Collection Technology is not an Expense, it is an Investment

Talk to a few collection agency owners.  How do they measure success? Usually it is based on the number of collectors they have. How about revenue per collector? That is a metric that is hardly ever discussed. Why? What about looking at the advantages of different collection technology? What is the question that is first asked?   How much?

Collection Technology Software InvestementWe recently received an inquiry about our software. Surprisingly, the question was “Is it feasible or cost effective to make a change?” Today, we find ourselves in at the center of major changes that are being forced on the industry.  Issues and concepts such as compliance, cell phones, economic conditions, lawsuits, privacy, security, analytics and progressive technology have created the conditions for the “perfect storm” in the industry. This is a defining time for the collection industry, a period during which technology must do as much as it can. It is the most cost effective tool to lower your expenses and increase productivity. In the last 15 years, IBM used technology to revive its company, as did retail stores with “just-in-time” inventory control and Detroit with robotics in its auto plants. In all of these examples, technology was a necessary investment.

The collection industry needs to look at technology as an investment. When we evaluate it as a cost, we consider :

One-time software costs

  • Conversion and set up costs and
  • Annual maintenance

Usually, you add up those costs and say, “That’s a lot of money, considering I’ve already spent a great deal on money on my present system. It’s paid for!” That is the expense approach. With 30 people, you are spending close to a million dollars a year on salaries. That is a recurring cost, and an increasing one that has nothing to do with what you have spent on your system.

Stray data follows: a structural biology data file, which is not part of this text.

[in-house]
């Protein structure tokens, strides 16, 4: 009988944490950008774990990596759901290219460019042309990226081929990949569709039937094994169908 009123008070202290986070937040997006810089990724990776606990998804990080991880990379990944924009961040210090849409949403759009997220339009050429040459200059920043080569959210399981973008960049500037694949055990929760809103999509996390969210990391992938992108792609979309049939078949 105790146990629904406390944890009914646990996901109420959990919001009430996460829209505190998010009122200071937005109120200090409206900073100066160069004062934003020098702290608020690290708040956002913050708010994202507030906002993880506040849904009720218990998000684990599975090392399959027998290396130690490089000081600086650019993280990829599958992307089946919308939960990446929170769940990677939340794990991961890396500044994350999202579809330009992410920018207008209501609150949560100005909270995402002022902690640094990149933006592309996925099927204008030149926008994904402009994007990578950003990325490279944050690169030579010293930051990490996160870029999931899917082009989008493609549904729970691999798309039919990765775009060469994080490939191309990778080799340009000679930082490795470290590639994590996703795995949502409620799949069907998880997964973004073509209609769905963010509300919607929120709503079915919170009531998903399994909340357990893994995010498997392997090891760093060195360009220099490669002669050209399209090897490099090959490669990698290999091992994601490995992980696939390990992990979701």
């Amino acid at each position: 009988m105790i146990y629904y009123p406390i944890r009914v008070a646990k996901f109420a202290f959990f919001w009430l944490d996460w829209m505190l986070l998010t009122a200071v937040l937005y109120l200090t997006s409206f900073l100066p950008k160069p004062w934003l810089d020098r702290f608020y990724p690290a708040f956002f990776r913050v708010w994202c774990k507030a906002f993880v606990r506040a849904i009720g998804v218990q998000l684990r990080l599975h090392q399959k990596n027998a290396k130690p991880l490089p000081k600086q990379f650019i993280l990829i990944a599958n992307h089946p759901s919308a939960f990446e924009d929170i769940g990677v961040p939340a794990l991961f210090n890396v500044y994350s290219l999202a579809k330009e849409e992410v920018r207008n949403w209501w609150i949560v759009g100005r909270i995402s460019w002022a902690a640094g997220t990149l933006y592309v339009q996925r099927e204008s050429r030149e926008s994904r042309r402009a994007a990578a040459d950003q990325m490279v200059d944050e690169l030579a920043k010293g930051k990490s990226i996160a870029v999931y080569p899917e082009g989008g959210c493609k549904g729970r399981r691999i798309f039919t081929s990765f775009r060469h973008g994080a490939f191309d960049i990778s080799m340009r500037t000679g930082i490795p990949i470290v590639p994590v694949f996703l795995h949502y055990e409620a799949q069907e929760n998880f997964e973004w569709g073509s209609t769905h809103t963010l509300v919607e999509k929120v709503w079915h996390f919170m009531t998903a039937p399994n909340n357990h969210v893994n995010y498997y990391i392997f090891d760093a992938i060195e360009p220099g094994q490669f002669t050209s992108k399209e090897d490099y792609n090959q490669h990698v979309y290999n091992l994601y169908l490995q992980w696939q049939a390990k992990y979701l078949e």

What does your present technology really cost?

If you have programming staff, you must add the cost of those people to your annual expenses

  • If your collection system calls for 3 hours a month of system downtime or maintenance during regular working hours, this must be considered as an expense
  • In many collection companies, the ratio of clerical people to collectors is high. This is because the lack of true automation calls for increased manual work. If new software can change that, it means you save on expenses
  • What do you get for the software maintenance you pay? How much of those costs go towards serious product enhancements? This can be a significant cost in terms of opportunity costs
  • How much work do supervisors do, that can potentially be done by better collection software?
  • To provide excellent service to consumers and clients. how many minutes do your collectors spend working an account? Could better software reduce that time? Did you know that saving a minute per account, with only 30 collectors, translates to $350,000 of wasted resource per year?
  • Does your software automatically present the right account to the right person, with the right phone number, at the right time? If you have to control this manually, you are making mistakes, and the costs are far from trivial.

As you can see, the initial cost of collection software is probably a fraction of your total cost, which is usually described as the true “cost of ownership”. You can not ignore these large, recurring costs when you add up your expenses. The collection industry is changing its thinking as younger, management-oriented thinkers take over traditional leadership roles. Many of these companies are today working smarter, as opposed to harder. They are realizing that collection technology is not an expense,  but should be looked upon as an important investment. In reality, compared to the never-ending and increasing cost of people, replacing your technology comes with a comparatively small price tag. To make this discussion completely balanced, we must point out that there are intangibles that must be considered in the cost of technology change. What about the cost of retraining, data conversion, lost productivity or unexpected problems? Fortunately, these are one-time costs, and with proper planning, their impact can be minimized.

In collections, bigger is often better. Some clients will not place with smaller companies. Fortunately, computer technology is a great equalizer, allowing smaller companies to compete successfully with larger, often inefficient larger competitors. But it all starts with your approach to technology. Collection technology is the heart of a collection operation. It is a basic requirement and the most important investment you will ever make.